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For example:

$$2^{2n-1} = 2^{n+2} \Rightarrow 2n - 1 - n - 2 = 0 \Rightarrow n = 3$$

I couldn't find this rule in properties of exponents i.e when the bases are equal, the exponents can be equated. What is this rule called?

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Take the logarithm of both sides with respect to base $2$... – user13838 Oct 9 '11 at 19:28
@percusse, The OP asks for the name of the rule. – Did Oct 9 '11 at 19:30
@DidierPiau That's correct. But I intended to give a hint, not the answer. – user13838 Oct 9 '11 at 19:32
@DidierPiau: I think that as a comment that is fine - an answer might be "taking logarithms" – Mark Bennet Oct 9 '11 at 19:33
@percusse, sure, but a hint of what? Of a proof of the rule (which is not asked by the OP) or of the name of the rule? Well, anyway, this is no big deal. – Did Oct 9 '11 at 19:39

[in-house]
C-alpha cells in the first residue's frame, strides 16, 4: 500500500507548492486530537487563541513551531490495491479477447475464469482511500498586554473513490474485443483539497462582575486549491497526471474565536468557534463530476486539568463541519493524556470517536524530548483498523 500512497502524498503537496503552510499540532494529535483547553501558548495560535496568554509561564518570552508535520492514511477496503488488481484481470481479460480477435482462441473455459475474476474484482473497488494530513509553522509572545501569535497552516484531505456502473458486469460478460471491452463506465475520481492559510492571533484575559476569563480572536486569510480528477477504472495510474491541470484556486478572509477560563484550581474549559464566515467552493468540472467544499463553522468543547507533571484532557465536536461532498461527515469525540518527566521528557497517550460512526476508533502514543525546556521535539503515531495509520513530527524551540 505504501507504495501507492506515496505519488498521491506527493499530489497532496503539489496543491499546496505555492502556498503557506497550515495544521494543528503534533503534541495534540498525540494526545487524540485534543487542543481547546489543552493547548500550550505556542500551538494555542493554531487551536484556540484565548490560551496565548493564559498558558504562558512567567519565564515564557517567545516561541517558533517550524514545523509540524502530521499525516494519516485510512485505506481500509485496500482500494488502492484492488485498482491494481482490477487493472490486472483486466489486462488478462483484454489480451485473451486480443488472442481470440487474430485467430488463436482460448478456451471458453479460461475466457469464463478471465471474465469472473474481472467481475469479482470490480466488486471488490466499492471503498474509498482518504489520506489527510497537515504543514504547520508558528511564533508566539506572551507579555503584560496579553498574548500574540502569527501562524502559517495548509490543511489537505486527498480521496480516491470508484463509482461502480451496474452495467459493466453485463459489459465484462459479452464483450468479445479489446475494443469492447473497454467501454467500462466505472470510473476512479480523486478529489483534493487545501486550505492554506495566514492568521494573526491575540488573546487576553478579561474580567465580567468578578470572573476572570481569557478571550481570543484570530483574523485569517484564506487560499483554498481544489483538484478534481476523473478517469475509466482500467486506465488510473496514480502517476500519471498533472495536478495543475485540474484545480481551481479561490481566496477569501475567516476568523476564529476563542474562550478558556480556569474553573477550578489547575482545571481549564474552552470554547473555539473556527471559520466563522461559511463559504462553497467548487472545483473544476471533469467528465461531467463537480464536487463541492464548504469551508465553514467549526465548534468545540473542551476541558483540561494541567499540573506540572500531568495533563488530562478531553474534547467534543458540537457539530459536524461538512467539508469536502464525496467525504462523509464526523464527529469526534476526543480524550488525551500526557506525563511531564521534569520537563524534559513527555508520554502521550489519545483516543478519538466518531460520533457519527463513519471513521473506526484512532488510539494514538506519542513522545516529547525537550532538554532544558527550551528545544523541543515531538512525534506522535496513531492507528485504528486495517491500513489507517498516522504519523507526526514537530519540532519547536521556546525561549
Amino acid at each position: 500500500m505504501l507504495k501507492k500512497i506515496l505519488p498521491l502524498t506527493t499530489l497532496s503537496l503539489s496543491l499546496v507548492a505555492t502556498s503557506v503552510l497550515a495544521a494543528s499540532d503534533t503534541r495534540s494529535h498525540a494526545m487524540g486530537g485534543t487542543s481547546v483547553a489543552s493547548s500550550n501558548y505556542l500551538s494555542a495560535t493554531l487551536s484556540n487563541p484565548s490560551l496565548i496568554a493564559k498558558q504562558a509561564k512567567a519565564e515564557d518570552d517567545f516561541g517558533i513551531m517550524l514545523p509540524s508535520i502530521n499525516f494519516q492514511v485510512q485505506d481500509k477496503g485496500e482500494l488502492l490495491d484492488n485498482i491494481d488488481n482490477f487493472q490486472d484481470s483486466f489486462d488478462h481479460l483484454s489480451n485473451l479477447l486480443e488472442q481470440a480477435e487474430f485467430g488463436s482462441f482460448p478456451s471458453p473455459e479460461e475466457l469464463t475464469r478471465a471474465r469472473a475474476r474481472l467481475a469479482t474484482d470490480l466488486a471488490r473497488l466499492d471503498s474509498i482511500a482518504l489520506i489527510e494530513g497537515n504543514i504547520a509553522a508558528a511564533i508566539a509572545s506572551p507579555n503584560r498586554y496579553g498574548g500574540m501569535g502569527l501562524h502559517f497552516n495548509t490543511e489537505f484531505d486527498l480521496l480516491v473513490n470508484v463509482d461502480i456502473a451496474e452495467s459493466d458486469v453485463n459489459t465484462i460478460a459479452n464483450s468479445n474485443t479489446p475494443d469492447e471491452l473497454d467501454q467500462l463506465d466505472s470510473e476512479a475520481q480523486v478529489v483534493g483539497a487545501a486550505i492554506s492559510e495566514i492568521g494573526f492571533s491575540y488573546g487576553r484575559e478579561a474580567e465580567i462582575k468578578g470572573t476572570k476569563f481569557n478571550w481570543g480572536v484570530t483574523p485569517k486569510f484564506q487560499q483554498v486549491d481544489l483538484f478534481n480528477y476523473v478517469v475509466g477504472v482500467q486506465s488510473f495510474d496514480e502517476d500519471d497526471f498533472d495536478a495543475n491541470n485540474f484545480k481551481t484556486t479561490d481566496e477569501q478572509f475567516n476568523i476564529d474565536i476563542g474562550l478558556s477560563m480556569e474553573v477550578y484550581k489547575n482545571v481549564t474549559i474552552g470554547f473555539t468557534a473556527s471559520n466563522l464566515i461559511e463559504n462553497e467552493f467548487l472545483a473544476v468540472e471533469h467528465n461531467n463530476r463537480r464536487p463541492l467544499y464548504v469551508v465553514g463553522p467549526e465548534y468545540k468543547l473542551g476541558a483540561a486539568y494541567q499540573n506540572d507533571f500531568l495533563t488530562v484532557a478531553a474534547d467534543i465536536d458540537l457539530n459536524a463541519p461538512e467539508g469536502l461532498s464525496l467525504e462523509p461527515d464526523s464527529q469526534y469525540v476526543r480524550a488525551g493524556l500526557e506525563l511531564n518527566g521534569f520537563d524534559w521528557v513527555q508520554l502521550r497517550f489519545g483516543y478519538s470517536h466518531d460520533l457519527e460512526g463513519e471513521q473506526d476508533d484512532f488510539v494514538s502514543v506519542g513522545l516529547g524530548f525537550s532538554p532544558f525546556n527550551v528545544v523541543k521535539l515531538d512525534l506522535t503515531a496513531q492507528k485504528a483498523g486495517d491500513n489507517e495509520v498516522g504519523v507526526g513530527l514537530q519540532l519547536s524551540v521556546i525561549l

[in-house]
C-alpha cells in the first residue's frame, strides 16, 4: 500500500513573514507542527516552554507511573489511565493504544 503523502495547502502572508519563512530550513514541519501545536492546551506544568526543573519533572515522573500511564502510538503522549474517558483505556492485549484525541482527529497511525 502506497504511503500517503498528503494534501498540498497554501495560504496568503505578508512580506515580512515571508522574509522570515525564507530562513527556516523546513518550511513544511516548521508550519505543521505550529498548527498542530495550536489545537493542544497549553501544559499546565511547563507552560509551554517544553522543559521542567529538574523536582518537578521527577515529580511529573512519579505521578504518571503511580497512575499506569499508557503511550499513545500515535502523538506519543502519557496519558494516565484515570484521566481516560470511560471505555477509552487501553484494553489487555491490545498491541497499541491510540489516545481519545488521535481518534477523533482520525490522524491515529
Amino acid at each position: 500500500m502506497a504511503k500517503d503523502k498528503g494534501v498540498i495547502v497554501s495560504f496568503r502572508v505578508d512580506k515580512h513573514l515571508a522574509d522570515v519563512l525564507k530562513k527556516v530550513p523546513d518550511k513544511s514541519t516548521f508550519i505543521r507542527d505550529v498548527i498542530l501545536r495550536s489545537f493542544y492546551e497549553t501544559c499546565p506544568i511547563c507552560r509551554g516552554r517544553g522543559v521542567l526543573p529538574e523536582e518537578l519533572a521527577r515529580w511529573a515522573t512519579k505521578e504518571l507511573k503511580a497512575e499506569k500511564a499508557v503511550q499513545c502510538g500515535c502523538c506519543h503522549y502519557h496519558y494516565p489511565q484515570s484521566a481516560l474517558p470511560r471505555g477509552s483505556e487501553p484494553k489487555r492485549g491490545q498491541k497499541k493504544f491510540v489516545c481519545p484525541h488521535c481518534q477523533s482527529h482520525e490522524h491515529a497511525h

2 Answers 2

up vote 5 down vote accepted

In the end, it comes down to the fact that the function $$x\longmapsto 2^x$$ is "one-to-one"; that is, that different inputs yield different outputs. That is, that the graph of $y=2^x$ passes the so-called "horizontal line test": a horizontal line intersects the graph at most once.

It's the same reason that we can go from $a^3 = b^3$ to $a=b$: because the function $x\longmapsto x^3$ is one-to-one; and why we cannot go from $a^2=b^2$ to $a=b$: because $x\longmapsto x^2$ is not one-to-one (different inputs may give the same output; e.g., $(-1)^2 = 1^2$ even though $-1\neq 1$).

When a function is one-to-one, it has an inverse; and applying the inverse "undoes" what the original function does. That's what taking "logarithm base 2" is: the inverse of the exponential base 2.

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It's merely the fact that exponential functions whose base is a positive number other than 1 are one-to-one functions. If $f$ is a one-to-one function and $f(2n-1) = f(n+2)$ then $2n-1=n+2$.

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